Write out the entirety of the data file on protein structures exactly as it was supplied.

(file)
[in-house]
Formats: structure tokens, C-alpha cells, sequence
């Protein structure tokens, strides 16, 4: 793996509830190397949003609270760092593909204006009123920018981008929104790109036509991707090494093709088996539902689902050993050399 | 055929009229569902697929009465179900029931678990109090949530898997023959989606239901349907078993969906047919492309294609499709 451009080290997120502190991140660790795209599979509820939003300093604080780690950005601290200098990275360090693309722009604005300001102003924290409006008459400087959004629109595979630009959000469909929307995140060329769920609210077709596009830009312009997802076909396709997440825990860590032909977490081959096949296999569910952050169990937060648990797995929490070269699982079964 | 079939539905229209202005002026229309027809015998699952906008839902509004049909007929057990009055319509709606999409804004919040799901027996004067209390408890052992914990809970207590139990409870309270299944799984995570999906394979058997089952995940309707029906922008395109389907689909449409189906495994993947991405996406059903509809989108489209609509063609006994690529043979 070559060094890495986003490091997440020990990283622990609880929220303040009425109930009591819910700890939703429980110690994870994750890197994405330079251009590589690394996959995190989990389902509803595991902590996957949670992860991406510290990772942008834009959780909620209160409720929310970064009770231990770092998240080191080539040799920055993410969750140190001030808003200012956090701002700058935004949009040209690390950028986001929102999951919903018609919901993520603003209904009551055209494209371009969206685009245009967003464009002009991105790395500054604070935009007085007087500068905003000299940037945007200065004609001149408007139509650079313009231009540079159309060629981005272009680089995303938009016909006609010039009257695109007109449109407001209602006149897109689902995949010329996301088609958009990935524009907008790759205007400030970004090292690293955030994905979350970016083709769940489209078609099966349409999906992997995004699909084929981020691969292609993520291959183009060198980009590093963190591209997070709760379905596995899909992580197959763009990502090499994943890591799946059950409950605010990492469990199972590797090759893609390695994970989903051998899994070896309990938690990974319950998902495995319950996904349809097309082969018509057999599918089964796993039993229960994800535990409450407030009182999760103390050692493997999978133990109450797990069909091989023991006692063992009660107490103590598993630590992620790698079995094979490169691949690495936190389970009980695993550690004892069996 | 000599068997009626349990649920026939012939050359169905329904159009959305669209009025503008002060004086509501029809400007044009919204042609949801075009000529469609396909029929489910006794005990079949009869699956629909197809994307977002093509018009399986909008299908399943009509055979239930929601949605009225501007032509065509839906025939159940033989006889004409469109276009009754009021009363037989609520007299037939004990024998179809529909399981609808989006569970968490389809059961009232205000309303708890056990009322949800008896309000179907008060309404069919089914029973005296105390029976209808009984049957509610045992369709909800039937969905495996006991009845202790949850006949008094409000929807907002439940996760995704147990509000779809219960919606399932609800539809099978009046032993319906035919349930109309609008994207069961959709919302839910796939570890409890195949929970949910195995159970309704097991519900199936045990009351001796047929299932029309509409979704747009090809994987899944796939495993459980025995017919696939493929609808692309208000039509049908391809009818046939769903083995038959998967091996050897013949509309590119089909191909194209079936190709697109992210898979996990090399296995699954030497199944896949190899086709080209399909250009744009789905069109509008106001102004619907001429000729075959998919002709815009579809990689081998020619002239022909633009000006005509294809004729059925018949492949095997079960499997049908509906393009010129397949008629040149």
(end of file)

[in-house]
Formats: structure tokens, C-alpha cells, sequence
């Protein structure tokens, strides 16, 4: 793996509830190397949003609270760092593909204006009123920018981008929104790109036509991707090494093709088996539902689902050993050399 | 055929009229569902697929009465179900029931678990109090949530898997023959989606239901349907078993969906047919492309294609499709 451009080290997120502190991140660790795209599979509820939003300093604080780690950005601290200098990275360090693309722009604005300001102003924290409006008459400087959004629109595979630009959000469909929307995140060329769920609210077709596009830009312009997802076909396709997440825990860590032909977490081959096949296999569910952050169990937060648990797995929490070269699982079964 | 079939539905229209202005002026229309027809015998699952906008839902509004049909007929057990009055319509709606999409804004919040799901027996004067209390408890052992914990809970207590139990409870309270299944799984995570999906394979058997089952995940309707029906922008395109389907689909449409189906495994993947991405996406059903509809989108489209609509063609006994690529043979 070559060094890495986003490091997440020990990283622990609880929220303040009425109930009591819910700890939703429980110690994870994750890197994405330079251009590589690394996959995190989990389902509803595991902590996957949670992860991406510290990772942008834009959780909620209160409720929310970064009770231990770092998240080191080539040799920055993410969750140190001030808003200012956090701002700058935004949009040209690390950028986001929102999951919903018609919901993520603003209904009551055209494209371009969206685009245009967003464009002009991105790395500054604070935009007085007087500068905003000299940037945007200065004609001149408007139509650079313009231009540079159309060629981005272009680089995303938009016909006609010039009257695109007109449109407001209602006149897109689902995949010329996301088609958009990935524009907008790759205007400030970004090292690293955030994905979350970016083709769940489209078609099966349409999906992997995004699909084929981020691969292609993520291959183009060198980009590093963190591209997070709760379905596995899909992580197959763009990502090499994943890591799946059950409950605010990492469990199972590797090759893609390695994970989903051998899994070896309990938690990974319950998902495995319950996904349809097309082969018509057999599918089964796993039993229960994800535990409450407030009182999760103390050692493997999978133990109450797990069909091989023991006692063992009660107490103590598993630590992620790698079995094979490169691949690495936190389970009980695993550690004892069996 | 000599068997009626349990649920026939012939050359169905329904159009959305669209009025503008002060004086509501029809400007044009919204042609949801075009000529469609396909029929489910006794005990079949009869699956629909197809994307977002093509018009399986909008299908399943009509055979239930929601949605009225501007032509065509839906025939159940033989006889004409469109276009009754009021009363037989609520007299037939004990024998179809529909399981609808989006569970968490389809059961009232205000309303708890056990009322949800008896309000179907008060309404069919089914029973005296105390029976209808009984049957509610045992369709909800039937969905495996006991009845202790949850006949008094409000929807907002439940996760995704147990509000779809219960919606399932609800539809099978009046032993319906035919349930109309609008994207069961959709919302839910796939570890409890195949929970949910195995159970309704097991519900199936045990009351001796047929299932029309509409979704747009090809994987899944796939495993459980025995017919696939493929609808692309208000039509049908391809009818046939769903083995038959998967091996050897013949509309590119089909191909194209079936190709697109992210898979996990090399296995699954030497199944896949190899086709080209399909250009744009789905069109509008106001102004619907001429000729075959998919002709815009579809990689081998020619002239022909633009000006005509294809004729059925018949492949095997079960499997049908509906393009010129397949008629040149």